# Checking logical expression against true

suggest change

The original C standard had no intrinsic Boolean type, so `bool`, `true` and `false` had no inherent meaning and were often defined by programmers. Typically `true` would be defined as 1 and `false` would be defined as 0.

C99 adds the built-in type `_Bool` and the header `<stdbool.h>` which defines `bool` (expanding to `_Bool`), `false` and `true`. It also allows you to redefine `bool`, `true` and `false`, but notes that this is an obsolescent feature.

More importantly, logical expressions treat anything that evaluates to zero as false and any non-zero evaluation as true. For example:

``````/* Return 'true' if the most significant bit is set */
bool isUpperBitSet(uint8_t bitField)
{
if ((bitField & 0x80) == true)  /* Comparison only succeeds if true is 0x80 and bitField has that bit set */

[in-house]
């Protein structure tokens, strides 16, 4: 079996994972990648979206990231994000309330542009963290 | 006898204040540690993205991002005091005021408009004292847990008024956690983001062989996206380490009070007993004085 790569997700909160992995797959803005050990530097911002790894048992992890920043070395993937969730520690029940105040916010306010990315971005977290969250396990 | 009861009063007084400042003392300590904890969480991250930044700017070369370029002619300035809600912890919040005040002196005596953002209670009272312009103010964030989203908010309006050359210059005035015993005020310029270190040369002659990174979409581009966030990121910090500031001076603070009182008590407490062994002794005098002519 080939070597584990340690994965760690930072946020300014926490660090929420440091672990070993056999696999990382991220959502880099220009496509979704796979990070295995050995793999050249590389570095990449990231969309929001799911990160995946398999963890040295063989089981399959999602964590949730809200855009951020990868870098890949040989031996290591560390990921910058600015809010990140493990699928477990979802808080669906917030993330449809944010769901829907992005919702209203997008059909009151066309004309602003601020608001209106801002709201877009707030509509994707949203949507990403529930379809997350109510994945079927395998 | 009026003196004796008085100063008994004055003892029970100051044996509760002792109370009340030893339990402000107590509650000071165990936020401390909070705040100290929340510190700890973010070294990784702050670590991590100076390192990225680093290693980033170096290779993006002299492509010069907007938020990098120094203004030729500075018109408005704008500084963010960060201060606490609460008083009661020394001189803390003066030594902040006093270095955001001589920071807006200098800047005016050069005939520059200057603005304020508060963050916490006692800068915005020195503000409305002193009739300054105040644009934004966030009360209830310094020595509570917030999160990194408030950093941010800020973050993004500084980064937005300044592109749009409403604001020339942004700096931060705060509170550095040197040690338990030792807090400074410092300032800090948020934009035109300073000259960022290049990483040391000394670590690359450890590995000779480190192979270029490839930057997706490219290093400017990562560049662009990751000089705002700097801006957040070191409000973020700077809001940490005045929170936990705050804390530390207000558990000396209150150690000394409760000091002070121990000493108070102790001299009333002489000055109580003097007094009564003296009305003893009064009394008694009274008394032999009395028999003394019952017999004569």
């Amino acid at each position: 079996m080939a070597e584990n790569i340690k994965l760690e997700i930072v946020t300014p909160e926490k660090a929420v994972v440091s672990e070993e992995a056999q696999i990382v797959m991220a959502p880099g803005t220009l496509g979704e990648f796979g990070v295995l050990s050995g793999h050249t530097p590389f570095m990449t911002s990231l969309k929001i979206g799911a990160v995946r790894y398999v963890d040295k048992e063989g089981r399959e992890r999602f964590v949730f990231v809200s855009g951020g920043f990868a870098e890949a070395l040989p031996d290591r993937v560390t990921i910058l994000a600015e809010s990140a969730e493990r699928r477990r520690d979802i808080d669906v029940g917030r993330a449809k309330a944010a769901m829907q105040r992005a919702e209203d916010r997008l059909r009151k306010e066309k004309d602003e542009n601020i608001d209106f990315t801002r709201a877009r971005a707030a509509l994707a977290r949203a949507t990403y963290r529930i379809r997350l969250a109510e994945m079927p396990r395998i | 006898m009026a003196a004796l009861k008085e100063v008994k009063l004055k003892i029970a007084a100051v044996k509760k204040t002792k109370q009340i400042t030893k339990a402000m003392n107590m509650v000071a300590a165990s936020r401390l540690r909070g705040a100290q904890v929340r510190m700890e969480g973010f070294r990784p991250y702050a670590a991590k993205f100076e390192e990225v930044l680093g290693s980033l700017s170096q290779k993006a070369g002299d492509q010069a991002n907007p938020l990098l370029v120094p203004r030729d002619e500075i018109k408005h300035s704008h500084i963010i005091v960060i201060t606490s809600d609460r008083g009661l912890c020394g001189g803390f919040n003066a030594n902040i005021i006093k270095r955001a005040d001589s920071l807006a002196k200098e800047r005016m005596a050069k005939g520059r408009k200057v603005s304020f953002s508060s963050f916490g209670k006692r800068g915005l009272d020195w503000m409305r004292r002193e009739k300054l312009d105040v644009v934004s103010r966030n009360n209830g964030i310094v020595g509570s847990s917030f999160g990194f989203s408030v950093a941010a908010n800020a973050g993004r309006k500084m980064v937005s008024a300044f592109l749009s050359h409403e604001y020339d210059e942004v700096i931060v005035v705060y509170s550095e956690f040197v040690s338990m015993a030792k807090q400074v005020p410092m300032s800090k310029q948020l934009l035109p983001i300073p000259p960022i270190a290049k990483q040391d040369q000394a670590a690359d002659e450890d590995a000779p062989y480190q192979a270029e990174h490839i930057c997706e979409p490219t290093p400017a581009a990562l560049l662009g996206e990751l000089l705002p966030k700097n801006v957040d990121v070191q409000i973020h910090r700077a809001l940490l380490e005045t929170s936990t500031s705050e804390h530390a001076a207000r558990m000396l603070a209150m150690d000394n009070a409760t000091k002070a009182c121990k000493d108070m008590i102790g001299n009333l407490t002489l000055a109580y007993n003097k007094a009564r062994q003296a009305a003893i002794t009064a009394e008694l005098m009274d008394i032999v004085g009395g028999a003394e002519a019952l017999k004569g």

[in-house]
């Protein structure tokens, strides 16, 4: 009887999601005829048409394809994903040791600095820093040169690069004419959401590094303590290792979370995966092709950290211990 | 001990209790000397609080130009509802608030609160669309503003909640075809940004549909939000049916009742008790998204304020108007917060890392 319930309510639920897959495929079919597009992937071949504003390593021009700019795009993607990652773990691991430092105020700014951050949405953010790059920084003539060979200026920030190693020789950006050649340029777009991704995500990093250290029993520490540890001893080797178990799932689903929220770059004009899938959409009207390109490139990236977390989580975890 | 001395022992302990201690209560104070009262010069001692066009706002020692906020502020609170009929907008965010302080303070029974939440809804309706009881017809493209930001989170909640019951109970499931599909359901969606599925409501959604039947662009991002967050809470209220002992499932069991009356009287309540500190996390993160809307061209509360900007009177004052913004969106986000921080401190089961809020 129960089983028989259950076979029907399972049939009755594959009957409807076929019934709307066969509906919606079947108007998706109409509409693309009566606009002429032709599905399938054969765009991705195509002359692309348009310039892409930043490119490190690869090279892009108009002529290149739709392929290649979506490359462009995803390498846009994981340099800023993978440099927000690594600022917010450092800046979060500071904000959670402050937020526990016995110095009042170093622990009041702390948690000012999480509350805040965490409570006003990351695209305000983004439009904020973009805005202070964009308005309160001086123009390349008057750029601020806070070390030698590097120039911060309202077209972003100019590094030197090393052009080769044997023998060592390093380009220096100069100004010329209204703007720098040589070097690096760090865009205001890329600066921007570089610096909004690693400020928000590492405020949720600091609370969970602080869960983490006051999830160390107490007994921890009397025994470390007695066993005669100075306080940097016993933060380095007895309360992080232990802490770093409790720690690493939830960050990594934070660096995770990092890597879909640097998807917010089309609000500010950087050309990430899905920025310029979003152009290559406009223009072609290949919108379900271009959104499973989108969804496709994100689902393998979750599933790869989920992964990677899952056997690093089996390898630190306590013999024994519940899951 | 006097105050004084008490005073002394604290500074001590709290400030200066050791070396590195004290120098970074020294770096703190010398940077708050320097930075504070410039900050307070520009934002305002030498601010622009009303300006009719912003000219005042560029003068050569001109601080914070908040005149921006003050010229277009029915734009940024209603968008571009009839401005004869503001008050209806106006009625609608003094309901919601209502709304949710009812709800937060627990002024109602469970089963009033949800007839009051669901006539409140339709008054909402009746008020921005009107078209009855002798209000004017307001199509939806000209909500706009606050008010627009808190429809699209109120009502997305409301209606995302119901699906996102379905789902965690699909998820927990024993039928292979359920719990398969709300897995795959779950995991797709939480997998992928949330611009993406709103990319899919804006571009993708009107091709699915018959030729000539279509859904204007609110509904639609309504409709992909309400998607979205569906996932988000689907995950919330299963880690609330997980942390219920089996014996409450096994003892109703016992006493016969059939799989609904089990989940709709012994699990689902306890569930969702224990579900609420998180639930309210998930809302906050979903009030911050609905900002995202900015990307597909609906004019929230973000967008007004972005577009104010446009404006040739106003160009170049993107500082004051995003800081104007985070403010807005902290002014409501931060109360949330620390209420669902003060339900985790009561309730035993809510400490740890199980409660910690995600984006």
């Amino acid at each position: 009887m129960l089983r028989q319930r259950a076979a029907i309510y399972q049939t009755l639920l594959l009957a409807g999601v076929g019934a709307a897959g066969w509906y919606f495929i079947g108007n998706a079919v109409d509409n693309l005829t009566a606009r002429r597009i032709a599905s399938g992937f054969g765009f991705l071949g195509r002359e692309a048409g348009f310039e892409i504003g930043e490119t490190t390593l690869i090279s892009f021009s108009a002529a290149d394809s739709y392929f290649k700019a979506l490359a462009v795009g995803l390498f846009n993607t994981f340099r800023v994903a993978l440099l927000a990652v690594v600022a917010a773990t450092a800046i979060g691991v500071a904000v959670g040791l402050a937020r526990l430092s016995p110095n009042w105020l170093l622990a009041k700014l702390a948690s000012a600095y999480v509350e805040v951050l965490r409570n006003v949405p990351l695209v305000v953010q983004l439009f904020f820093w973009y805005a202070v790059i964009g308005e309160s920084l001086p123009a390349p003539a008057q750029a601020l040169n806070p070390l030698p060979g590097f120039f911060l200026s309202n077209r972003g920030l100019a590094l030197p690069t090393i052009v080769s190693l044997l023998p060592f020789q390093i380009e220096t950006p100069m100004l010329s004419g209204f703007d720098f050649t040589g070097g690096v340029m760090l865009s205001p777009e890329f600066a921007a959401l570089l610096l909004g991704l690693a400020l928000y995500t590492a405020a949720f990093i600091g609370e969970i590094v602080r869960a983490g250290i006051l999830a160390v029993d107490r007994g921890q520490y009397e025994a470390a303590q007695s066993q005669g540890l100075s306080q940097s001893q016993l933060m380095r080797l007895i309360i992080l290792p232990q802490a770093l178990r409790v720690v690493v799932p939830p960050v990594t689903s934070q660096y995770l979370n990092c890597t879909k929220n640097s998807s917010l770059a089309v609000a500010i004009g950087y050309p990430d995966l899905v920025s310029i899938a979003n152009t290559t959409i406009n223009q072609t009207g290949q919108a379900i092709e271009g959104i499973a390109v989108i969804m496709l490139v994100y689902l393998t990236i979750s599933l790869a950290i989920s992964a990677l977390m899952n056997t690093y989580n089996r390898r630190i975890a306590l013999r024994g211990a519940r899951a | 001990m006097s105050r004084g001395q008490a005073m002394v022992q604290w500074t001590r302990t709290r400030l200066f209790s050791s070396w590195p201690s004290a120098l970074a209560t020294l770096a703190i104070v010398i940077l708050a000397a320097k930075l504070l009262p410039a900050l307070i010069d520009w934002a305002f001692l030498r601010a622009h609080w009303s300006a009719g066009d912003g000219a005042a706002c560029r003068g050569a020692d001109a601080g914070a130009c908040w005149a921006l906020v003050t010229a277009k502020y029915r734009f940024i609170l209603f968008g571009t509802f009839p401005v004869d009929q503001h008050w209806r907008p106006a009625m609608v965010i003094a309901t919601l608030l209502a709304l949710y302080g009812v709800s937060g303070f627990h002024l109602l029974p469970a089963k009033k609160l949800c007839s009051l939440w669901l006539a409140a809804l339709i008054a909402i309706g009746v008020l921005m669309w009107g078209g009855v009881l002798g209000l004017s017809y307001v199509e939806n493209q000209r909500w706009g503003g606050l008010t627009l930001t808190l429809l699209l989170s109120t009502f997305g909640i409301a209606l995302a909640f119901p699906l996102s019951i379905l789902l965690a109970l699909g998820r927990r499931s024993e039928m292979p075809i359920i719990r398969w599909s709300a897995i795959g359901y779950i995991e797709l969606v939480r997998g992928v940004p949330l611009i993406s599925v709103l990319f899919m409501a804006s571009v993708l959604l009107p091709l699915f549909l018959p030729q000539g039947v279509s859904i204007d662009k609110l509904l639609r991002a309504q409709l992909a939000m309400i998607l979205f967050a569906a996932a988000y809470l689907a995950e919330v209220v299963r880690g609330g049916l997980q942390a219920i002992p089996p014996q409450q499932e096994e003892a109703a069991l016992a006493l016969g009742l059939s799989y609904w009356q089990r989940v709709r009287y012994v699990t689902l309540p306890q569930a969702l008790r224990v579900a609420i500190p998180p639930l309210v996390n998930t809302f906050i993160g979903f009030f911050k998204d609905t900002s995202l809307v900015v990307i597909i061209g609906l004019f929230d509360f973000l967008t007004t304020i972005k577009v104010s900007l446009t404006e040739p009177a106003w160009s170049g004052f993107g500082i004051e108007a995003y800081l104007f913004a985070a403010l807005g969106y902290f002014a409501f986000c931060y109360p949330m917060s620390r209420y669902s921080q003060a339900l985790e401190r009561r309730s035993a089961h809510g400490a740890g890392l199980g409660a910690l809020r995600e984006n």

{
return true;
}
else
{
return false;
}
}``````

In the above example, the function is trying to check if the upper bit is set and return `true` if it is. However, by explicitly checking against `true`, the `if` statement will only succeed if `(bitfield & 0x80)` evaluates to whatever `true` is defined as, which is typically `1` and very seldom `0x80`. Either explicitly check against the case you expect:

``````/* Return 'true' if the most significant bit is set */
bool isUpperBitSet(uint8_t bitField)
{
if ((bitField & 0x80) == 0x80) /* Explicitly test for the case we expect */
{
return true;
}
else
{
return false;
}
}``````

Or evaluate any non-zero value as true.

``````/* Return 'true' if the most significant bit is set */
bool isUpperBitSet(uint8_t bitField)
{
/* If upper bit is set, result is 0x80 which the if will evaluate as true */
if (bitField & 0x80)
{
return true;
}
else
{
return false;
}
}``````